4 months ago

Edition 41


“THE STUDENTS IN INDIA ARE BETTER PREPARED IN POWER ENGINEERING THAN MOST COUNTRIES” DTU Times interviewed Dr. Kalyan Sen, Chief Technology Officer, Sen Engineering Solutions, Inc. and Senior member of IEEE. He was the instructor for an MHRD-sponsored GIAN Course on “Smart Power Flow Controller for Smart Grid Applications”. ‘Smart Grid’ is an initiative to modernize the existing electric power system, which is envisioned to be integrating necessary devices for its most efficient and reliable operation. How has your experience been since coming to DTU? It has been a good experience. The students in India are better prepared in power Engineering than most countries. It is rewarding to teach here. I have covered a lot of material, almost a complete book in four days. How is the response from the students here? The students who want to specialise in this area are very interested and often spend extra time in campus to learn. I was surprised to see students willing to study till 6 P.M. How would you describe the importance of institutions such as IEEE in the life of a student? IEEE is a great organisation to build your network, attend conferences and publish papers. Conferences here are structured in such a way that members get a concession, so it’s an advantage to become a member. There are actually two-fold benefits of joining IEEE- the exchange of ideas and research is one of the aspects, the other aspect is that it provides a platform to exercise one’s people skills by organising conferences, meeting new people and discussing your research and ideas. It is considered a big plus if you already have an experience in organising such events and show leadership qualities at the college level. How would you describe the present scenario of Electrical Engineering in general and power Engineering in specific in India and abroad? 35 years ago, when I went to study in the USA, classical Power Engineering was transforming into a mix of Power Engineering and modern Electronics. Students in the US were beginning to show little interest in Power Engineering and it started fading away. Now after 35 years, there is a shortage of Power Engineers there. There is no such problem in India as the curriculum here is set by the Professors. It is noticed is that generally Indians prefer going in for jobs rather than research. Would you like to give any specific message to the students in this context? I believe everyone should have experience in Engineering jobs and should have worked for some time. This experience is necessary even for professors, as it enhances their teaching abilities. Thus, everyone should work for some time and then go for research. DTU Times • November 2017-January 2018 • 26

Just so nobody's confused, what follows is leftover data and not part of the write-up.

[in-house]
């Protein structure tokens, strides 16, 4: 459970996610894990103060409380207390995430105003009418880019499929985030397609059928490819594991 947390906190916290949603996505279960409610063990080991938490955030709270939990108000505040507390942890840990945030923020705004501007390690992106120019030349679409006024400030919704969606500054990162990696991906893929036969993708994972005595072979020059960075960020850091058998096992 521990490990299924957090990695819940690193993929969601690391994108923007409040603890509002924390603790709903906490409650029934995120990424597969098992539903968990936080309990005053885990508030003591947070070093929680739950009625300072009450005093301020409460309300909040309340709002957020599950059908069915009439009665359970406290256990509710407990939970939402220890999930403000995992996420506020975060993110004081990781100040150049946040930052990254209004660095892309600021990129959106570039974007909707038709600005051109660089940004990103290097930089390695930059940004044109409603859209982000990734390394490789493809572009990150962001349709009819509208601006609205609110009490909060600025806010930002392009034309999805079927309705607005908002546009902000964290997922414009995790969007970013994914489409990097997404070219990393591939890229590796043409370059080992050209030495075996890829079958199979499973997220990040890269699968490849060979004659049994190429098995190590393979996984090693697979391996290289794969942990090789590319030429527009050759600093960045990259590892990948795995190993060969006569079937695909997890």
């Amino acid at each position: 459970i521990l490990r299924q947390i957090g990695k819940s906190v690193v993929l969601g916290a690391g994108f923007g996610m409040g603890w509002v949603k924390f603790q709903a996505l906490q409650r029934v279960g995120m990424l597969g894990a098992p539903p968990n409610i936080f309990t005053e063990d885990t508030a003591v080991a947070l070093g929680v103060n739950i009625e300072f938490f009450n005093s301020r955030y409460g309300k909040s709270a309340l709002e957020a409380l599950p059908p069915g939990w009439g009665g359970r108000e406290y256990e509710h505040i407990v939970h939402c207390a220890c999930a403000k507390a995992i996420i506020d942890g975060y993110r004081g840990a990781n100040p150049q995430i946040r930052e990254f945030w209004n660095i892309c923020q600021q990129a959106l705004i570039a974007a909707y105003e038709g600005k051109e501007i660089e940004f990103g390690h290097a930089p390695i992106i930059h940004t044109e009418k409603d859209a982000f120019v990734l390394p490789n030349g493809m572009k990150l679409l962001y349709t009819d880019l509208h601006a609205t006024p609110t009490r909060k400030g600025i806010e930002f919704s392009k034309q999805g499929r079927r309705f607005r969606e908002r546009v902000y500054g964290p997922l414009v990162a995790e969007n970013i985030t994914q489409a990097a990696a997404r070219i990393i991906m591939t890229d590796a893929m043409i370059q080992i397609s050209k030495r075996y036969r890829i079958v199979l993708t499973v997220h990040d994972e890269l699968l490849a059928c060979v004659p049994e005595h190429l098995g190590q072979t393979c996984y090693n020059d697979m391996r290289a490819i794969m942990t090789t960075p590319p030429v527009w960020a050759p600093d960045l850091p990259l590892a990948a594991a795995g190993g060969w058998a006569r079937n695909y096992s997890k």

DTU Times interviewed Dr. Tim Fox, Independent Consultant and Former Head, Energy and Environment, IMechE, United Kingdom, who was a keynote speaker at NFEST 2018. How do you think Engineers, mechanical Engineers in specific, can prove beneficial tackling the losses in food supply chain? There are many challenges in the food supply chain that have mechanical Engineering in the root of their solution. Many of the challenges are to do with refrigeration, transport vehicles and mechanical handling of produce at the farms and docks and these are all very straightforward mechanical Engineering challenges. But the solutions need to be sustainable, so we need to find solutions wherever possible, use clean energy and work in harmony with the environment and increase the efficiency of machines so that they cause minimal damage to the environment. You have been active in the past about the need to produce food in urban areas. What steps according to you should be taken to increase the sustainability of food production in urban cities in India? As India moves forward and becomes much more urbanised, there are significant opportunities to use vertical farming where farm produce is grown in warehouses using a racking system and highly controlled water and air systems that ensure that the food is of very high quality with minimal environmental footprint and is closer to the point of consumption. Production close to consumption reduces the need for transport and the environmental damage that transport causes. Therefore, vertical farming is a huge opportunity to have a sustainable food system in India. You have stressed upon the need for clean cooling. How do you see unmanaged growth in cooling as a global threat and what according to you needs to be done in order to achieve sustainable cooling in the future? Cooling is an enormous challenge for Engineers because current cooling and air conditioning systems are based on the technologies that were developed in the 1950s and 60s and are very inefficient. There is an opportunity for mechanical Engineers to increase the efficiency and combine these systems with sources of renewable energy that will provide a much cleaner solution for food cooling and food supply to future customers. You have tweeted about the need to change the image of an Engineer from middleaged males with glasses and jackets. What according to you should be the ideal image of an Engineer? There is a historic image of Engineer that is a stereotype of a person who is technical, in glasses and probably a male. With the sort of challenges we are facing with sustainability, the image needs to change to Engineers that are much more caring about their environment and the societal implications of their actions. In many cases we should see a bigger input from lady Engineers who can bring a different way of thinking to Engineering that can complement the thinking of our male colleagues. So, the image of an Engineer needs to change from one wearing a hard hat to one doing doing useful things for the planet. “THE IMAGE OF AN ENGINEER NEEDS TO CHANGE” DTU Times • November 2017-January 2018 • 27

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